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I have created an automated test that needs to run an executable file (in this instance, an uninstall script). This causes Windows 7 to display a User Account Control prompt that needs to be accepted before the QTP test can continue.

As it stands, I had to lower UAC to the "do not dim my desktop" level in order to even add the dialog to the Object Repository. I tried recording clicking the Yes button, but QTP didn't notice my actions, so I had to manually add the object.

Even then, when I add the line Dialog("User Account Control").WinButton("Yes").Click, I receive Unspecified Error from QTP.

Edit: I've also tried using the code below to click on an arbitrary point on the screen (where the "Yes" button just happens to be).

Set dr = CreateObject("Mercury.DeviceReplay")
dr.MouseClick 1030, 550, LEFT_MOUSE_BUTTON

The good news is the cursor lands right on the "Yes" button, unfortunately the click doesn't work.

Is there any way for QTP to accept the UAC prompt, without disabling UAC altogether?

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2 Answers 2

I do not know what QTP is, but the problem is that it is trying to click buttons it is not allowed to.

Windows prevents applications from programmatically clicking on the Consent dialog. This is done to prevent what is known as a Shatter Attack. Also, if code was allowed to see and click the UAC consent dialog, malware could click the UAC prompt itself.

There is a mechanism to allow programs to declare that they need to be able to drive the user interface; allowing software to see, and click on, the UAC dialog. It is a serious enough security risk that the application needs to:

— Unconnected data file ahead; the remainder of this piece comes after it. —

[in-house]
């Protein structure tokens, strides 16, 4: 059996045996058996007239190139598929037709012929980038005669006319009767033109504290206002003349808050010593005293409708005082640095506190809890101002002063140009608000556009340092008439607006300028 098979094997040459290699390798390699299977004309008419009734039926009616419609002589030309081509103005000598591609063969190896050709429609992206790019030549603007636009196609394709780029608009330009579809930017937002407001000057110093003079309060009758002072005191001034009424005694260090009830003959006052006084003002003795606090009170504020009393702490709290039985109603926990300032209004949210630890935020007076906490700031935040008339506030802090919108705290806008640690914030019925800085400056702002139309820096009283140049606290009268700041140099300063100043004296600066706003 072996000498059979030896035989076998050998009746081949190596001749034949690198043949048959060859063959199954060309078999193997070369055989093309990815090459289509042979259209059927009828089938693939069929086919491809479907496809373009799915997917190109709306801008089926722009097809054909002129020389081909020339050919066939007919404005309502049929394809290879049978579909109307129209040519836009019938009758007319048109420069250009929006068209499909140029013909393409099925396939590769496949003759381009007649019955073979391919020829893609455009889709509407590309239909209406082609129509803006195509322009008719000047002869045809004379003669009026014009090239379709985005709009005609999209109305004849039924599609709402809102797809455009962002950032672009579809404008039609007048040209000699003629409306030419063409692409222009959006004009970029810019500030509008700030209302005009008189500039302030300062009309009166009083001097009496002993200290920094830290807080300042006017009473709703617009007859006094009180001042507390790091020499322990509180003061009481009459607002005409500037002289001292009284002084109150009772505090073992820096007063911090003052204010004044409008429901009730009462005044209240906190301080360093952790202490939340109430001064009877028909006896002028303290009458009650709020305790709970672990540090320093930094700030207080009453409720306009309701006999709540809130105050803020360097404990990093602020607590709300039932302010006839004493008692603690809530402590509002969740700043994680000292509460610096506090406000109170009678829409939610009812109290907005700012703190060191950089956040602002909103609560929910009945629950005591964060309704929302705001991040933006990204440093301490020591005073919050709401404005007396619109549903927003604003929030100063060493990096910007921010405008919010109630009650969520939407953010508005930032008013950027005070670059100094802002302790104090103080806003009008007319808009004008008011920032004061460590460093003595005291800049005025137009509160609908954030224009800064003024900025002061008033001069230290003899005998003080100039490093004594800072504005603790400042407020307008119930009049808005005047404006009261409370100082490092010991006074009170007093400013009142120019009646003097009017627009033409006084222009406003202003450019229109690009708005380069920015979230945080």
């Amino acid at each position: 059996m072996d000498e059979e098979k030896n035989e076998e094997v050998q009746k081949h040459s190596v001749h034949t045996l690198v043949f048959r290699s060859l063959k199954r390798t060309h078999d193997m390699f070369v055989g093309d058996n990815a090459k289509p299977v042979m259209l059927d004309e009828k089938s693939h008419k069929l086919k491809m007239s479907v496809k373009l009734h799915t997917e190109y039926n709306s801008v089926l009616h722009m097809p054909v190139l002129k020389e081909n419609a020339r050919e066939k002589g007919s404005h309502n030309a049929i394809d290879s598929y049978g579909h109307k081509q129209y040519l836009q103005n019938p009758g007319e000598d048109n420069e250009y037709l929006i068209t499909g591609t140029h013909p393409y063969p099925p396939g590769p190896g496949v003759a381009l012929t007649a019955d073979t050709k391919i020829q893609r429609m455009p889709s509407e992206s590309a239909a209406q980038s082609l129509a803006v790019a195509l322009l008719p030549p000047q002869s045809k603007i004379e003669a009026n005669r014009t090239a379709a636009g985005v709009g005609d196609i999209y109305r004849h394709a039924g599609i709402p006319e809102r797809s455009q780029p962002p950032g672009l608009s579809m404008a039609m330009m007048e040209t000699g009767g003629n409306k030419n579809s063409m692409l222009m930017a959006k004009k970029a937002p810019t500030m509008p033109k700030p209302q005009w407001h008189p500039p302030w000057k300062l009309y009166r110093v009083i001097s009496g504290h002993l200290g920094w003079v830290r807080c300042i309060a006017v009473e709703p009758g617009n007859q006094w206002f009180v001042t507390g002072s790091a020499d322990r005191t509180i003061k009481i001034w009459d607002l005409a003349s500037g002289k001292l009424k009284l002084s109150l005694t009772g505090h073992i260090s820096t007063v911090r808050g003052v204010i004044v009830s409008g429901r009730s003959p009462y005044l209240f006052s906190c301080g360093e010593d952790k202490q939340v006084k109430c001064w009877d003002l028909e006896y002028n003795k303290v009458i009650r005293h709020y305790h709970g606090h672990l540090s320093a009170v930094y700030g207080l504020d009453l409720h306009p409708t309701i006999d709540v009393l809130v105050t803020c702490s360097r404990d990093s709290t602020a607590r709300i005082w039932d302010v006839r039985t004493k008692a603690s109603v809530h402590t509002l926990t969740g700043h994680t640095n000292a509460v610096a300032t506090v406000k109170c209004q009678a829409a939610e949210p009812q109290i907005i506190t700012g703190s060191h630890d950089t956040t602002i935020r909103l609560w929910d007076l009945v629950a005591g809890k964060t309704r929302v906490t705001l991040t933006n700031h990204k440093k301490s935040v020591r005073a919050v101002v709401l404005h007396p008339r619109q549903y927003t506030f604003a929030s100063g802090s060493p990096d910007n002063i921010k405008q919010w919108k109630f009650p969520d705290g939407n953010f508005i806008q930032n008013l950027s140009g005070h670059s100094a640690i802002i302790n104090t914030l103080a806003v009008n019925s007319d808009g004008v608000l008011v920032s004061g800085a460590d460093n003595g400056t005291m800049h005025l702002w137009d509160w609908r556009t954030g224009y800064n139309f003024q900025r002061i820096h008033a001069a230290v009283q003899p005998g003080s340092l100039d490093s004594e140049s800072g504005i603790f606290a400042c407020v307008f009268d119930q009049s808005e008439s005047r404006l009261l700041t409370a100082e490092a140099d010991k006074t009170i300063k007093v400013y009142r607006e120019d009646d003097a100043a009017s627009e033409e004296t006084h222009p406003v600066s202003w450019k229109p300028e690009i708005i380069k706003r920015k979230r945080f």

• be digitally signed
  • be run from Program Files

Declare that you need the right

If you ask the developers of QTP to alter their assembly manifest; turning on the **uiAccess=true** option:

<?xml version="1.0" encoding="UTF-8" standalone="yes"?>
<assembly xmlns="urn:schemas-microsoft-com:asm.v1" manifestVersion="1.0"> 

    <!-- Disable Windows Vista UAC compatability heuristics -->
    <trustInfo xmlns="urn:schemas-microsoft-com:asm.v2">
        <security>
            <requestedPrivileges>
                <requestedExecutionLevel level="asInvoker" uiAccess="true"/>
            </requestedPrivileges>
        </security>
    </trustInfo> 
</assembly>

and then they digitally sign the QTP executable, and then install it in Program Files, then it will be able to click the UAC dialog.

Bonus Reading

From Chris Jackson's Using the uiAccess attribute of requestedExecutionLevel to Improve Applications Providing Remote Control of the Desktop:

Now, most people don’t really understand what this is for, and the UAC manifest is typically just a copy/paste affair. But it pays for the remote desktop developer to pay attention to it. For any regular piece of software, you generally want to stay away from it – it’s dangerous, and sidesteps a significant security feature (UIPI). But if you are remoting the desktop, it’s precisely what you want – you need to be able to see everything!

It’s dangerous enough, in fact, that we won’t allow you to set it without digitally signing your application. By default, you also have to have it installed in a secure location (such as Program Files).

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Have you tried adding an Optional step for dismissing the UAC prompt?

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OptionalStep only works when the UAC sometimes, but does not always, occur. For my program, UAC always pops up in the same spot, I just don't know of any way that QTP can interact with the dialog. –  Eptin Oct 4 '12 at 18:35

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